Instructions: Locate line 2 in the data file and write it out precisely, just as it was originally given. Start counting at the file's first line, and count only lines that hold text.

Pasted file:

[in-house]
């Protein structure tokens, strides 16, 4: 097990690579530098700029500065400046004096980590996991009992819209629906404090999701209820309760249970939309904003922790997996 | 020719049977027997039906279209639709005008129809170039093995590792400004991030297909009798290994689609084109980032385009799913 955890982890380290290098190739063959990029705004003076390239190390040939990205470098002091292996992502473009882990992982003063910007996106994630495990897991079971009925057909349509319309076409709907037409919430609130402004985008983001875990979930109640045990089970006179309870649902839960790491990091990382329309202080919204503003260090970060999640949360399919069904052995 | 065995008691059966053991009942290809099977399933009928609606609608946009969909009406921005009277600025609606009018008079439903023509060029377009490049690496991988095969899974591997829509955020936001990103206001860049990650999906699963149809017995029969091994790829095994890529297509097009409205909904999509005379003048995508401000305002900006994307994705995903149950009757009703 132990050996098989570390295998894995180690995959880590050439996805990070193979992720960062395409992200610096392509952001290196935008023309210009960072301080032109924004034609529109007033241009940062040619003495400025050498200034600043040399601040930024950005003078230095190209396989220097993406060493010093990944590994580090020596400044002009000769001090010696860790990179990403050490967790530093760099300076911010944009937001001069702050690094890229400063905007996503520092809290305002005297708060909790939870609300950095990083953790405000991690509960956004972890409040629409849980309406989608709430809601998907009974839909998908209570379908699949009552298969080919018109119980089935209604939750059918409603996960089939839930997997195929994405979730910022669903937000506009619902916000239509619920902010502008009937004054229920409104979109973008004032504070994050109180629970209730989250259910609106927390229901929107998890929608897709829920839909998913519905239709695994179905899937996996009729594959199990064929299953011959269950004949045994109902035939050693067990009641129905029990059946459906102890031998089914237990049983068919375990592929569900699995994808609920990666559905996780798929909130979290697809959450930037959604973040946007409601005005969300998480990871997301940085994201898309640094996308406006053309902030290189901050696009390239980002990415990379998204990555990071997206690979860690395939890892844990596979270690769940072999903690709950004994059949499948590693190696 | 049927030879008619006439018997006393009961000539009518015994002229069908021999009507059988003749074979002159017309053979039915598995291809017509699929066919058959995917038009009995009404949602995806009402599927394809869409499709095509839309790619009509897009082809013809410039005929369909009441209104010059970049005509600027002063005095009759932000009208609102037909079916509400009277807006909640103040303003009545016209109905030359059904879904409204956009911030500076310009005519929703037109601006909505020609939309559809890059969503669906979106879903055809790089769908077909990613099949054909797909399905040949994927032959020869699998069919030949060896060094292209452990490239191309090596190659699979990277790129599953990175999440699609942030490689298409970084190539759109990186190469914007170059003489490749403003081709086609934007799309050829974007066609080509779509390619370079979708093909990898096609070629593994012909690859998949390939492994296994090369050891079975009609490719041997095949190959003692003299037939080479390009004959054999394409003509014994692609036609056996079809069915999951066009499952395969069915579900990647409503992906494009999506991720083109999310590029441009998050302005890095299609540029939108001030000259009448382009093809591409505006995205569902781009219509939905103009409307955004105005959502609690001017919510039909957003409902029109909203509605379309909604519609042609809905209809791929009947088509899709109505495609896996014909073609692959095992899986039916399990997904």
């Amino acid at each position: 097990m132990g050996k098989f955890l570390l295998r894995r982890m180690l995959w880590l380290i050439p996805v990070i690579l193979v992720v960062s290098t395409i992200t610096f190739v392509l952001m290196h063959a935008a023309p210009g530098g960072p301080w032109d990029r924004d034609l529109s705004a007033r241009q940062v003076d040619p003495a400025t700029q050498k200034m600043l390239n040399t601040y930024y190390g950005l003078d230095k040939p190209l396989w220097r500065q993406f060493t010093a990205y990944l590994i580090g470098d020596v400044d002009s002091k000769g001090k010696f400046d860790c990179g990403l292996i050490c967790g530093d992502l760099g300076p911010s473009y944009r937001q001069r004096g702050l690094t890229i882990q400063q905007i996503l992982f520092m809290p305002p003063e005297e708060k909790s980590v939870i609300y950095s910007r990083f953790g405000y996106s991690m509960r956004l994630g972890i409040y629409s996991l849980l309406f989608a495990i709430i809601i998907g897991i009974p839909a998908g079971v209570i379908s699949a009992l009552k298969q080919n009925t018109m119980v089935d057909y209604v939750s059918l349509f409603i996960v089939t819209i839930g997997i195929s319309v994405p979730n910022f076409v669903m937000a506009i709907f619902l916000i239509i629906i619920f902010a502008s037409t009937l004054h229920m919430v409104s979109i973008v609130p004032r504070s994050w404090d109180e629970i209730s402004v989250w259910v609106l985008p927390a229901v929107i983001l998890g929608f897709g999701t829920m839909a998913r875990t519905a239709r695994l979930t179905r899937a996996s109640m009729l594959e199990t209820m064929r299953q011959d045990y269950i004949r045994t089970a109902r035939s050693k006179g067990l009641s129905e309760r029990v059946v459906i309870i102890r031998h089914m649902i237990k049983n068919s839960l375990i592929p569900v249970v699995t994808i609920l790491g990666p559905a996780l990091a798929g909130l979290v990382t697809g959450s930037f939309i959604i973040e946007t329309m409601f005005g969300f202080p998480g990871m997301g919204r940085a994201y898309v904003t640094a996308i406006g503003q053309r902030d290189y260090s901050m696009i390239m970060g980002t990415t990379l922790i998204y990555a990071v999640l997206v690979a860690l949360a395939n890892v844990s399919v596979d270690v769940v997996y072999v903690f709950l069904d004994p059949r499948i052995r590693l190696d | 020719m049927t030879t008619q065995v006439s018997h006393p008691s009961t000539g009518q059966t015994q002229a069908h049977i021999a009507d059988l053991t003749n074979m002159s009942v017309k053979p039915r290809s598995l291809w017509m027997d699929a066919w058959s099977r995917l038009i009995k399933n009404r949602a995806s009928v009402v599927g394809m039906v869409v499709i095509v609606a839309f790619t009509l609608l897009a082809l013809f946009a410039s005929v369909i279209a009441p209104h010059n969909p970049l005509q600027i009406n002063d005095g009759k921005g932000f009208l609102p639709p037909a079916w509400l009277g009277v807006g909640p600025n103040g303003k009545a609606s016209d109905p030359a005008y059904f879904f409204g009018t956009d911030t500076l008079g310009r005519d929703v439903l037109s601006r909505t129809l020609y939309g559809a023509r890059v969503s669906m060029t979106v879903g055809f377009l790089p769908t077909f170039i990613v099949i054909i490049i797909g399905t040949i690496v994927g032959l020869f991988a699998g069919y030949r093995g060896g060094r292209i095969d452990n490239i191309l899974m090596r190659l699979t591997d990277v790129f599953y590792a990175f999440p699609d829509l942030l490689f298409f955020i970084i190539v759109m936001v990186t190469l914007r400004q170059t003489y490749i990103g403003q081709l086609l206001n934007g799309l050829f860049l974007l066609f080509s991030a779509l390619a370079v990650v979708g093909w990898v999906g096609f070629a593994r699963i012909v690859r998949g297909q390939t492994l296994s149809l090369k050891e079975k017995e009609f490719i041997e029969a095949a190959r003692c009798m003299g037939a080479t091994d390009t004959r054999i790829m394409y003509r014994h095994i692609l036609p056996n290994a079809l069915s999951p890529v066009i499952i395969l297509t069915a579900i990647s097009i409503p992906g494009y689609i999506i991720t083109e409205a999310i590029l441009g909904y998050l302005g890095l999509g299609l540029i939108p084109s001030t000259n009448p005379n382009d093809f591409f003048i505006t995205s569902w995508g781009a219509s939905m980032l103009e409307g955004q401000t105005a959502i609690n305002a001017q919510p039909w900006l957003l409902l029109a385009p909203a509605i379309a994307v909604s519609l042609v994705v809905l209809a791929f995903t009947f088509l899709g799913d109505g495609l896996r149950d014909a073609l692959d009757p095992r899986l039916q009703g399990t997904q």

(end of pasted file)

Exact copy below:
């Protein structure tokens, strides 16, 4: 097990690579530098700029500065400046004096980590996991009992819209629906404090999701209820309760249970939309904003922790997996 | 020719049977027997039906279209639709005008129809170039093995590792400004991030297909009798290994689609084109980032385009799913 955890982890380290290098190739063959990029705004003076390239190390040939990205470098002091292996992502473009882990992982003063910007996106994630495990897991079971009925057909349509319309076409709907037409919430609130402004985008983001875990979930109640045990089970006179309870649902839960790491990091990382329309202080919204503003260090970060999640949360399919069904052995 | 065995008691059966053991009942290809099977399933009928609606609608946009969909009406921005009277600025609606009018008079439903023509060029377009490049690496991988095969899974591997829509955020936001990103206001860049990650999906699963149809017995029969091994790829095994890529297509097009409205909904999509005379003048995508401000305002900006994307994705995903149950009757009703 132990050996098989570390295998894995180690995959880590050439996805990070193979992720960062395409992200610096392509952001290196935008023309210009960072301080032109924004034609529109007033241009940062040619003495400025050498200034600043040399601040930024950005003078230095190209396989220097993406060493010093990944590994580090020596400044002009000769001090010696860790990179990403050490967790530093760099300076911010944009937001001069702050690094890229400063905007996503520092809290305002005297708060909790939870609300950095990083953790405000991690509960956004972890409040629409849980309406989608709430809601998907009974839909998908209570379908699949009552298969080919018109119980089935209604939750059918409603996960089939839930997997195929994405979730910022669903937000506009619902916000239509619920902010502008009937004054229920409104979109973008004032504070994050109180629970209730989250259910609106927390229901929107998890929608897709829920839909998913519905239709695994179905899937996996009729594959199990064929299953011959269950004949045994109902035939050693067990009641129905029990059946459906102890031998089914237990049983068919375990592929569900699995994808609920990666559905996780798929909130979290697809959450930037959604973040946007409601005005969300998480990871997301940085994201898309640094996308406006053309902030290189901050696009390239980002990415990379998204990555990071997206690979860690395939890892844990596979270690769940072999903690709950004994059949499948590693190696 | 049927030879008619006439018997006393009961000539009518015994002229069908021999009507059988003749074979002159017309053979039915598995291809017509699929066919058959995917038009009995009404949602995806009402599927394809869409499709095509839309790619009509897009082809013809410039005929369909009441209104010059970049005509600027002063005095009759932000009208609102037909079916509400009277807006909640103040303003009545016209109905030359059904879904409204956009911030500076310009005519929703037109601006909505020609939309559809890059969503669906979106879903055809790089769908077909990613099949054909797909399905040949994927032959020869699998069919030949060896060094292209452990490239191309090596190659699979990277790129599953990175999440699609942030490689298409970084190539759109990186190469914007170059003489490749403003081709086609934007799309050829974007066609080509779509390619370079979708093909990898096609070629593994012909690859998949390939492994296994090369050891079975009609490719041997095949190959003692003299037939080479390009004959054999394409003509014994692609036609056996079809069915999951066009499952395969069915579900990647409503992906494009999506991720083109999310590029441009998050302005890095299609540029939108001030000259009448382009093809591409505006995205569902781009219509939905103009409307955004105005959502609690001017919510039909957003409902029109909203509605379309909604519609042609809905209809791929009947088509899709109505495609896996014909073609692959095992899986039916399990997904």